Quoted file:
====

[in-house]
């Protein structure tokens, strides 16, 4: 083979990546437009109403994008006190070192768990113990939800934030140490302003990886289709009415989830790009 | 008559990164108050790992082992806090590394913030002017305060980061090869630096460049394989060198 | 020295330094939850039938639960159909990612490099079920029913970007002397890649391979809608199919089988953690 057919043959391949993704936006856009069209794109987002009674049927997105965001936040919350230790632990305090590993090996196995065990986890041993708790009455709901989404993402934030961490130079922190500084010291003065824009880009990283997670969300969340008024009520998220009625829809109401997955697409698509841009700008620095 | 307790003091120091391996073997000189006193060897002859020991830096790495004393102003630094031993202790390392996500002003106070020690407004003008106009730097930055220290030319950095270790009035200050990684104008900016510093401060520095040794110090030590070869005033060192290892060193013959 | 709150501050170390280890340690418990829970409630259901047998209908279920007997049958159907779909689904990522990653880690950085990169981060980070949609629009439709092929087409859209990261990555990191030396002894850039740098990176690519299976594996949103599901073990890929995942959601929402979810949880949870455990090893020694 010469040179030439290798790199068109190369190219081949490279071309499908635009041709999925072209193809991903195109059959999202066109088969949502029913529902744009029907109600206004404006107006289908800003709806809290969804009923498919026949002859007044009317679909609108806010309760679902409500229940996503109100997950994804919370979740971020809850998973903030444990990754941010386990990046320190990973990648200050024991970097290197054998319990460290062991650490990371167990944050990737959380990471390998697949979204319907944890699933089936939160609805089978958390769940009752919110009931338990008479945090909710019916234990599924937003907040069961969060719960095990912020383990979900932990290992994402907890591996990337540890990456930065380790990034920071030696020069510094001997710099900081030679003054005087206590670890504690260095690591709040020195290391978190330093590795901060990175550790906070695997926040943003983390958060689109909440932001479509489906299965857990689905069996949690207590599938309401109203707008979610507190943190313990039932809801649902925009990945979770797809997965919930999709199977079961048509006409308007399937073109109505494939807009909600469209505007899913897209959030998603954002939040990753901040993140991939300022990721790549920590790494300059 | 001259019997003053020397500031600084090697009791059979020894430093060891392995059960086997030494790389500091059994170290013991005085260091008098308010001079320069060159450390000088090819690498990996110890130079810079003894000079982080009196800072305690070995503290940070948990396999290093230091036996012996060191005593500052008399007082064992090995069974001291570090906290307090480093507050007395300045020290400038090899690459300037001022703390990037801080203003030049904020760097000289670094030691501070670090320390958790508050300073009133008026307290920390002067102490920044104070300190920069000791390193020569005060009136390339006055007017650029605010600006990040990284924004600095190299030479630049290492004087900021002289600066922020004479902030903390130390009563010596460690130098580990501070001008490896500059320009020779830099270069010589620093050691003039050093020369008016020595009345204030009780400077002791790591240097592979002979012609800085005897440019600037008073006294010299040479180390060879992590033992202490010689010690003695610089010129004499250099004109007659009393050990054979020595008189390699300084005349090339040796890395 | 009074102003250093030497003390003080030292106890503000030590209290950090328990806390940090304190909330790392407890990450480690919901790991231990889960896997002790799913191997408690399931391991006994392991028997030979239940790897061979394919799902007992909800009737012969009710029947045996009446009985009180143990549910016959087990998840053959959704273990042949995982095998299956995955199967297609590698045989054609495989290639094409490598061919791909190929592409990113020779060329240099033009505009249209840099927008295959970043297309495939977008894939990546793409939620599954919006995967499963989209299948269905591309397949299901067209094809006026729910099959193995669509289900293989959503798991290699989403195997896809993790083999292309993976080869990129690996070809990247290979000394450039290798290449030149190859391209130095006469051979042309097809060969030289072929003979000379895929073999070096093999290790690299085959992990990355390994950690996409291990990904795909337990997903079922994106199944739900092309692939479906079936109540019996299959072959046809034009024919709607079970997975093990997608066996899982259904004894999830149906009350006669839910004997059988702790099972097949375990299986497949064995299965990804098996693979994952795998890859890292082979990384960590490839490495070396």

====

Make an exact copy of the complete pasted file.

[in-house]
């Protein structure tokens, strides 16, 4: 083979990546437009109403994008006190070192768990113990939800934030140490302003990886289709009415989830790009 | 008559990164108050790992082992806090590394913030002017305060980061090869630096460049394989060198 | 020295330094939850039938639960159909990612490099079920029913970007002397890649391979809608199919089988953690 057919043959391949993704936006856009069209794109987002009674049927997105965001936040919350230790632990305090590993090996196995065990986890041993708790009455709901989404993402934030961490130079922190500084010291003065824009880009990283997670969300969340008024009520998220009625829809109401997955697409698509841009700008620095 | 307790003091120091391996073997000189006193060897002859020991830096790495004393102003630094031993202790390392996500002003106070020690407004003008106009730097930055220290030319950095270790009035200050990684104008900016510093401060520095040794110090030590070869005033060192290892060193013959 | 709150501050170390280890340690418990829970409630259901047998209908279920007997049958159907779909689904990522990653880690950085990169981060980070949609629009439709092929087409859209990261990555990191030396002894850039740098990176690519299976594996949103599901073990890929995942959601929402979810949880949870455990090893020694 010469040179030439290798790199068109190369190219081949490279071309499908635009041709999925072209193809991903195109059959999202066109088969949502029913529902744009029907109600206004404006107006289908800003709806809290969804009923498919026949002859007044009317679909609108806010309760679902409500229940996503109100997950994804919370979740971020809850998973903030444990990754941010386990990046320190990973990648200050024991970097290197054998319990460290062991650490990371167990944050990737959380990471390998697949979204319907944890699933089936939160609805089978958390769940009752919110009931338990008479945090909710019916234990599924937003907040069961969060719960095990912020383990979900932990290992994402907890591996990337540890990456930065380790990034920071030696020069510094001997710099900081030679003054005087206590670890504690260095690591709040020195290391978190330093590795901060990175550790906070695997926040943003983390958060689109909440932001479509489906299965857990689905069996949690207590599938309401109203707008979610507190943190313990039932809801649902925009990945979770797809997965919930999709199977079961048509006409308007399937073109109505494939807009909600469209505007899913897209959030998603954002939040990753901040993140991939300022990721790549920590790494300059 | 001259019997003053020397500031600084090697009791059979020894430093060891392995059960086997030494790389500091059994170290013991005085260091008098308010001079320069060159450390000088090819690498990996110890130079810079003894000079982080009196800072305690070995503290940070948990396999290093230091036996012996060191005593500052008399007082064992090995069974001291570090906290307090480093507050007395300045020290400038090899690459300037001022703390990037801080203003030049904020760097000289670094030691501070670090320390958790508050300073009133008026307290920390002067102490920044104070300190920069000791390193020569005060009136390339006055007017650029605010600006990040990284924004600095190299030479630049290492004087900021002289600066922020004479902030903390130390009563010596460690130098580990501070001008490896500059320009020779830099270069010589620093050691003039050093020369008016020595009345204030009780400077002791790591240097592979002979012609800085005897440019600037008073006294010299040479180390060879992590033992202490010689010690003695610089010129004499250099004109007659009393050990054979020595008189390699300084005349090339040796890395 | 009074102003250093030497003390003080030292106890503000030590209290950090328990806390940090304190909330790392407890990450480690919901790991231990889960896997002790799913191997408690399931391991006994392991028997030979239940790897061979394919799902007992909800009737012969009710029947045996009446009985009180143990549910016959087990998840053959959704273990042949995982095998299956995955199967297609590698045989054609495989290639094409490598061919791909190929592409990113020779060329240099033009505009249209840099927008295959970043297309495939977008894939990546793409939620599954919006995967499963989209299948269905591309397949299901067209094809006026729910099959193995669509289900293989959503798991290699989403195997896809993790083999292309993976080869990129690996070809990247290979000394450039290798290449030149190859391209130095006469051979042309097809060969030289072929003979000379895929073999070096093999290790690299085959992990990355390994950690996409291990990904795909337990997903079922994106199944739900092309692939479906079936109540019996299959072959046809034009024919709607079970997975093990997608066996899982259904004894999830149906009350006669839910004997059988702790099972097949375990299986497949064995299965990804098996693979994952795998890859890292082979990384960590490839490495070396």